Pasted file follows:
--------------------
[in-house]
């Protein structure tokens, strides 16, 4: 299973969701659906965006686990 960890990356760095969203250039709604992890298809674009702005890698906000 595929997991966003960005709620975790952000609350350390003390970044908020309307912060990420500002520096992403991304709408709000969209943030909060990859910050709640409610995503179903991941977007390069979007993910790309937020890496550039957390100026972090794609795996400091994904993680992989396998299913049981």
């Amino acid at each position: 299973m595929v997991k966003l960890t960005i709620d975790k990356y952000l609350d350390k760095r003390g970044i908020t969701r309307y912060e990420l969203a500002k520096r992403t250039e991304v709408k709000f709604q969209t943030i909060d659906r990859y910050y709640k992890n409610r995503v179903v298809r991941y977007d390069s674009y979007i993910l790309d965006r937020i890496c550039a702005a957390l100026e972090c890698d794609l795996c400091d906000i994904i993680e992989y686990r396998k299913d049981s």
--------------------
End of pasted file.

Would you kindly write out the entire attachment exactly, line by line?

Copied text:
[in-house]
């Protein structure tokens, strides 16, 4: 299973969701659906965006686990 960890990356760095969203250039709604992890298809674009702005890698906000 595929997991966003960005709620975790952000609350350390003390970044908020309307912060990420500002520096992403991304709408709000969209943030909060990859910050709640409610995503179903991941977007390069979007993910790309937020890496550039957390100026972090794609795996400091994904993680992989396998299913049981």
């Amino acid at each position: 299973m595929v997991k966003l960890t960005i709620d975790k990356y952000l609350d350390k760095r003390g970044i908020t969701r309307y912060e990420l969203a500002k520096r992403t250039e991304v709408k709000f709604q969209t943030i909060d659906r990859y910050y709640k992890n409610r995503v179903v298809r991941y977007d390069s674009y979007i993910l790309d965006r937020i890496c550039a702005a957390l100026e972090c890698d794609l795996c400091d906000i994904i993680e992989y686990r396998k299913d049981s």